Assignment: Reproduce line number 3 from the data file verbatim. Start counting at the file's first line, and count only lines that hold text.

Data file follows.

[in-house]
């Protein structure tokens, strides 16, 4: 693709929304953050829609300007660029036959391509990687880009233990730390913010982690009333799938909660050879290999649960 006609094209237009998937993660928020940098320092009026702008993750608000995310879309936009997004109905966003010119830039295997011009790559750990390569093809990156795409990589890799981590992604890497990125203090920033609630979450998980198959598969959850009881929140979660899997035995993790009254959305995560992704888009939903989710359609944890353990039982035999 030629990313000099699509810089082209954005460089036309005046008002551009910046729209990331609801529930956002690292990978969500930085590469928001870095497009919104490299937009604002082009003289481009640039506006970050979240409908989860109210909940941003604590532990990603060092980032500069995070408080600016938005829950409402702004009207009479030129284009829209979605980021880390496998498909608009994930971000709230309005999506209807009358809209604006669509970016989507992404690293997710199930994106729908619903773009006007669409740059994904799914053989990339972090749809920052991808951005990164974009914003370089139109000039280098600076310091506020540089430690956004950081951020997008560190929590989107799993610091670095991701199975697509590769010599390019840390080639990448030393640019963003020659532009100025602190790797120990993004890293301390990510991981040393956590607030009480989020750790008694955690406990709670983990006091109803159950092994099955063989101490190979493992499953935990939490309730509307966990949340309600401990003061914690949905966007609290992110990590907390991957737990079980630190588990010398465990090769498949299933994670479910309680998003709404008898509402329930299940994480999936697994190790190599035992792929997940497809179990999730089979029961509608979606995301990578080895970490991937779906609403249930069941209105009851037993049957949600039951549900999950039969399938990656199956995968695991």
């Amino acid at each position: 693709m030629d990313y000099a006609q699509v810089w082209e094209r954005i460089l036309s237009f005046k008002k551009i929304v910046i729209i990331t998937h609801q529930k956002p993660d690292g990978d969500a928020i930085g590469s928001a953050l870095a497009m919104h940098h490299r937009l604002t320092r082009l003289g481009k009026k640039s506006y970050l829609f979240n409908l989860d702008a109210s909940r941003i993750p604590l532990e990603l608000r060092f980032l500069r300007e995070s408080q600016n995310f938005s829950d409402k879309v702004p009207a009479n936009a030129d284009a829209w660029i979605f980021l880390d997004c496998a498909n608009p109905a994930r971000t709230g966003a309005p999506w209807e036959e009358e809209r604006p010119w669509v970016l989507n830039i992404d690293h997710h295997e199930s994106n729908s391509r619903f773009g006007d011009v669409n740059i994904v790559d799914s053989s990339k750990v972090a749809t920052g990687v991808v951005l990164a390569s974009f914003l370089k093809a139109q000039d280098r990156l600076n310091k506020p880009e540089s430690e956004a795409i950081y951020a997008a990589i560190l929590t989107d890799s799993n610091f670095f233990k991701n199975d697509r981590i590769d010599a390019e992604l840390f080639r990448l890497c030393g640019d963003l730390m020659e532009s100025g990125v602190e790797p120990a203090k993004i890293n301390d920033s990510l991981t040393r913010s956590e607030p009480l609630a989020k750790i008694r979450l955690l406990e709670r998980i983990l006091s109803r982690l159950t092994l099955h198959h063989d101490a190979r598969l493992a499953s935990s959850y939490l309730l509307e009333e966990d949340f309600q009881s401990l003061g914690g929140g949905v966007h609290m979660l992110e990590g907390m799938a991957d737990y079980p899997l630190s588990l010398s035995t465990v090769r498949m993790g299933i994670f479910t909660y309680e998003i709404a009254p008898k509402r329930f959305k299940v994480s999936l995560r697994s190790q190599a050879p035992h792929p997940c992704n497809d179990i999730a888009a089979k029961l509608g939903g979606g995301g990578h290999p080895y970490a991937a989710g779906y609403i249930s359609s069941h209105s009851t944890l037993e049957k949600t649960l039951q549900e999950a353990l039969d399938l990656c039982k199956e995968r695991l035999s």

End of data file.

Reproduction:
């Amino acid at each position: 693709m030629d990313y000099a006609q699509v810089w082209e094209r954005i460089l036309s237009f005046k008002k551009i929304v910046i729209i990331t998937h609801q529930k956002p993660d690292g990978d969500a928020i930085g590469s928001a953050l870095a497009m919104h940098h490299r937009l604002t320092r082009l003289g481009k009026k640039s506006y970050l829609f979240n409908l989860d702008a109210s909940r941003i993750p604590l532990e990603l608000r060092f980032l500069r300007e995070s408080q600016n995310f938005s829950d409402k879309v702004p009207a009479n936009a030129d284009a829209w660029i979605f980021l880390d997004c496998a498909n608009p109905a994930r971000t709230g966003a309005p999506w209807e036959e009358e809209r604006p010119w669509v970016l989507n830039i992404d690293h997710h295997e199930s994106n729908s391509r619903f773009g006007d011009v669409n740059i994904v790559d799914s053989s990339k750990v972090a749809t920052g990687v991808v951005l990164a390569s974009f914003l370089k093809a139109q000039d280098r990156l600076n310091k506020p880009e540089s430690e956004a795409i950081y951020a997008a990589i560190l929590t989107d890799s799993n610091f670095f233990k991701n199975d697509r981590i590769d010599a390019e992604l840390f080639r990448l890497c030393g640019d963003l730390m020659e532009s100025g990125v602190e790797p120990a203090k993004i890293n301390d920033s990510l991981t040393r913010s956590e607030p009480l609630a989020k750790i008694r979450l955690l406990e709670r998980i983990l006091s109803r982690l159950t092994l099955h198959h063989d101490a190979r598969l493992a499953s935990s959850y939490l309730l509307e009333e966990d949340f309600q009881s401990l003061g914690g929140g949905v966007h609290m979660l992110e990590g907390m799938a991957d737990y079980p899997l630190s588990l010398s035995t465990v090769r498949m993790g299933i994670f479910t909660y309680e998003i709404a009254p008898k509402r329930f959305k299940v994480s999936l995560r697994s190790q190599a050879p035992h792929p997940c992704n497809d179990i999730a888009a089979k029961l509608g939903g979606g995301g990578h290999p080895y970490a991937a989710g779906y609403i249930s359609s069941h209105s009851t944890l037993e049957k949600t649960l039951q549900e999950a353990l039969d399938l990656c039982k199956e995968r695991l035999s």